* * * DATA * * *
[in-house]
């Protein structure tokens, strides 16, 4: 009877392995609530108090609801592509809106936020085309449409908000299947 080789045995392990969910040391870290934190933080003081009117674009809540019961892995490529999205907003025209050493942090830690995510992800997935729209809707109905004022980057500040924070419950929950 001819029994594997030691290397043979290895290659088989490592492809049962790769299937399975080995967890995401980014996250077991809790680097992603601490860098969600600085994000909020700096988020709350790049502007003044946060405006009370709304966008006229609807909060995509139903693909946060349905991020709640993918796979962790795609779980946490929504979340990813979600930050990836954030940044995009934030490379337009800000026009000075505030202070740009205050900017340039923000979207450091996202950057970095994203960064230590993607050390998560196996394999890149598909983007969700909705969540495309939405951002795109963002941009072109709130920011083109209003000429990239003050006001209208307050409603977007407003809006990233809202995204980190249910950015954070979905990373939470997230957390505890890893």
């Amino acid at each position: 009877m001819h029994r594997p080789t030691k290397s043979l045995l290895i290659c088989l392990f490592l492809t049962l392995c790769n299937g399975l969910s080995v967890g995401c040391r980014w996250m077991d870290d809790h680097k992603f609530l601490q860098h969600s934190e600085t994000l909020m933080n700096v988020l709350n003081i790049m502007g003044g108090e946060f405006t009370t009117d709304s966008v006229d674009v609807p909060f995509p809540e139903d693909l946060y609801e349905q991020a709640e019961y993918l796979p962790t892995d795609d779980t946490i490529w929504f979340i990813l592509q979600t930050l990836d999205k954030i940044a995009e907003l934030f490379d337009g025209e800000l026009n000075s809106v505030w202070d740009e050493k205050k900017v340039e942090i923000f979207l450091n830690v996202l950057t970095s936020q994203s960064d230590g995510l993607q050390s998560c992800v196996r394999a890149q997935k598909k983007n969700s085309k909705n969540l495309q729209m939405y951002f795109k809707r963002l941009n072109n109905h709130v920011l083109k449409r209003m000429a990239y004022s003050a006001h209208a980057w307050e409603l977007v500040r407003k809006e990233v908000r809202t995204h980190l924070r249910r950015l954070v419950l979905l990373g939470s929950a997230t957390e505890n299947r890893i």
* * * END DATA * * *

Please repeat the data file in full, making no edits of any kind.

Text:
[in-house]
């Protein structure tokens, strides 16, 4: 009877392995609530108090609801592509809106936020085309449409908000299947 080789045995392990969910040391870290934190933080003081009117674009809540019961892995490529999205907003025209050493942090830690995510992800997935729209809707109905004022980057500040924070419950929950 001819029994594997030691290397043979290895290659088989490592492809049962790769299937399975080995967890995401980014996250077991809790680097992603601490860098969600600085994000909020700096988020709350790049502007003044946060405006009370709304966008006229609807909060995509139903693909946060349905991020709640993918796979962790795609779980946490929504979340990813979600930050990836954030940044995009934030490379337009800000026009000075505030202070740009205050900017340039923000979207450091996202950057970095994203960064230590993607050390998560196996394999890149598909983007969700909705969540495309939405951002795109963002941009072109709130920011083109209003000429990239003050006001209208307050409603977007407003809006990233809202995204980190249910950015954070979905990373939470997230957390505890890893």
């Amino acid at each position: 009877m001819h029994r594997p080789t030691k290397s043979l045995l290895i290659c088989l392990f490592l492809t049962l392995c790769n299937g399975l969910s080995v967890g995401c040391r980014w996250m077991d870290d809790h680097k992603f609530l601490q860098h969600s934190e600085t994000l909020m933080n700096v988020l709350n003081i790049m502007g003044g108090e946060f405006t009370t009117d709304s966008v006229d674009v609807p909060f995509p809540e139903d693909l946060y609801e349905q991020a709640e019961y993918l796979p962790t892995d795609d779980t946490i490529w929504f979340i990813l592509q979600t930050l990836d999205k954030i940044a995009e907003l934030f490379d337009g025209e800000l026009n000075s809106v505030w202070d740009e050493k205050k900017v340039e942090i923000f979207l450091n830690v996202l950057t970095s936020q994203s960064d230590g995510l993607q050390s998560c992800v196996r394999a890149q997935k598909k983007n969700s085309k909705n969540l495309q729209m939405y951002f795109k809707r963002l941009n072109n109905h709130v920011l083109k449409r209003m000429a990239y004022s003050a006001h209208a980057w307050e409603l977007v500040r407003k809006e990233v908000r809202t995204h980190l924070r249910r950015l954070v419950l979905l990373g939470s929950a997230t957390e505890n299947r890893i």